Dysmey Post Archive > Pages for 2002 > The Fourth of July 2002 Edition

The Fourth of July 2002 Edition


Given this was the first Independence Day since the Muslim attacks last September, I was expecting a more impressive fireworks display this year just to show our American pride. Foo! What a disappointment!

In my town the fireworks go off on the third, so that we can visit other towns for their fourth of July fireworks. The evening started off OK, with the coming of twilight with a bright star in the west, which I thought was Venus but my sister Tina identified as Jupiter.

Then the cars kept coming and coming and coming. There were more cars in the park this year than I can remember. Worse, some boy in a humongous truck parked not ten feet in front of us, forcing my sisters Tina and Vickie to move their tarp around the truck to view the sky.

Evidently Kokomo canceled their fireworks this year. It probably spent their fireworks money to investigate the Mystery Hum, a low-frequency noise that's driving some of the citizens there nuts. Anyway some of them decided to come see our fireworks: thus the crowded park.

Whatever the reason for the crowd, they were probably as disappointed as I was. The fireworks themselves lasted only a half hour; there were fewer of them; and the firemen shot them up two or three at a time. OK, so fireworks are more expensive due to the higher demand, but what's with the dumb change in routine? In their favor, there were some impressive bursts, like the one that burst into a red heart.

Afterward Little-Boy-In-Big-Truck wanted to get out right now. He damn near ran over my sisters and some children before his friend kicked the driving cabin from the back of the truck to get him to stop. We ourselves had to wait fifteen minutes before the traffic was thin enough to let us drive home.


I did a little shopping in Indy on the fourth, even though it was a broiling day, because the traffic was lighter (everyone is at the lakes area, I guess); because I have other things planned for Saturday; and because I needed the book for which I made the trip.

I drove to Indianapolis to visit Border's in order to buy some books. The chief among them is the Novell CNA NetWare 5.1 Study Guide, because I plan to take the CNA exam on the seventeenth and pass. After years of working on Novell networks, I figured this time around I can pass that monkey.

The book comes with a three-user license for Novell NetWare 5.1, because studying the system without actually having the system to study is foolish. Mind you, its presence on CD is the main reason for book's painful $75 price (while O'Reilly books rarely hit the fifty-dollar mark).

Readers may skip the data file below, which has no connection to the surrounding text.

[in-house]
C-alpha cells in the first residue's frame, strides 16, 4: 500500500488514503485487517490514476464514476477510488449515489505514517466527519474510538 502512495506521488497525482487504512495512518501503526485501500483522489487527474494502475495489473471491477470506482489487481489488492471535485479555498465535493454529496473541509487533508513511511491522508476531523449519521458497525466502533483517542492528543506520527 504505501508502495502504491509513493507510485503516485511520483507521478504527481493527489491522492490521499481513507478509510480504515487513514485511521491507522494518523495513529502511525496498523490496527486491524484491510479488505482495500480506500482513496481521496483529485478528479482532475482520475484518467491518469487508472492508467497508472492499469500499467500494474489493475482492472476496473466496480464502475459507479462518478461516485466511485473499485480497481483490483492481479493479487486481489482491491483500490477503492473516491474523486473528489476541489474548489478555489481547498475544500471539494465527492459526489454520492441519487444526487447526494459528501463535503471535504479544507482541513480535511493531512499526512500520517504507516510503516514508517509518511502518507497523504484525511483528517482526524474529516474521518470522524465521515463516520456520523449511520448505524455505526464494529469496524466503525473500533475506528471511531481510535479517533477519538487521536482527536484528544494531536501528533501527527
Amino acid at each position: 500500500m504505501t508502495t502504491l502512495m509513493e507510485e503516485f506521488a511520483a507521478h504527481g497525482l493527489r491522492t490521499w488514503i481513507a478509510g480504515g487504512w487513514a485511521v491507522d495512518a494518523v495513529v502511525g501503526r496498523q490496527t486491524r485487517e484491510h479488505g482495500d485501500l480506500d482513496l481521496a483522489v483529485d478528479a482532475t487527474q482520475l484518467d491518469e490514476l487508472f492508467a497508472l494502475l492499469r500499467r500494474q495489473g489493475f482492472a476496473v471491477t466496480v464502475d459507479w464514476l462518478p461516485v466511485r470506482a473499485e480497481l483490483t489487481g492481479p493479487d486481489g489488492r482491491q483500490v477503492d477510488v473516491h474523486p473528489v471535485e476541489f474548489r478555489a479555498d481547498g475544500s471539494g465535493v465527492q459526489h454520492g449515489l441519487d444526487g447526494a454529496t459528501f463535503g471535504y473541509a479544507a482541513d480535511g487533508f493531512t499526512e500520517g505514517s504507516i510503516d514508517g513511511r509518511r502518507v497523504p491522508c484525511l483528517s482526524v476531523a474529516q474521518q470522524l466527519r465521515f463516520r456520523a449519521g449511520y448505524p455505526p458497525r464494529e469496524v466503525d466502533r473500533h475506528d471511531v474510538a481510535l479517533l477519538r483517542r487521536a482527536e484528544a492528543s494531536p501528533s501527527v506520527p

On my way there I found a new Sam's Club on 96th Street. This is west of the I-69 interchange rather than east (where the former one is no doubt closed). That's convenient for me, because I take 96th Street on my way to Border's on a path that keeps me from fighting the always-terrible Castleton traffic. Anyway the bigger size means a lot more stuph, and the bigger parking lot means more suburbanites and their clubs and small businesses to shop inside.

The superstore is inside Indianapolis, so I am not so worried about eating up farmland. That field had not been used in years. It was just lying fallow, waiting for some greedy developer to build on it. Why, though, Wal-Mart just could not punch out the back of its old Sam's Club box and expand that out is a mystery.


As the date of the Muslim attacks grows further away and the World Trade Center is now a couple of pits in the Manhattan granite, a new equilibrium has been set.

In this new state of balance we must all remember that for a wide variety of reasons—mainly oil—we are trapped in the Muslim world with no painless escape possible. We are forced to deal with people who hate us and who will keep on hating us no matter how conciliatory we are towards them. And we will always be open to more attacks, no matter what measures we take and no matter what freedoms we forsake, until we give up oil as a source of energy.

Oil is the cocaine of our economy, and it is time to go cold turkey.

Copyright © 2003 by Andy West. All rights reserved. Last updated 30 November 2003.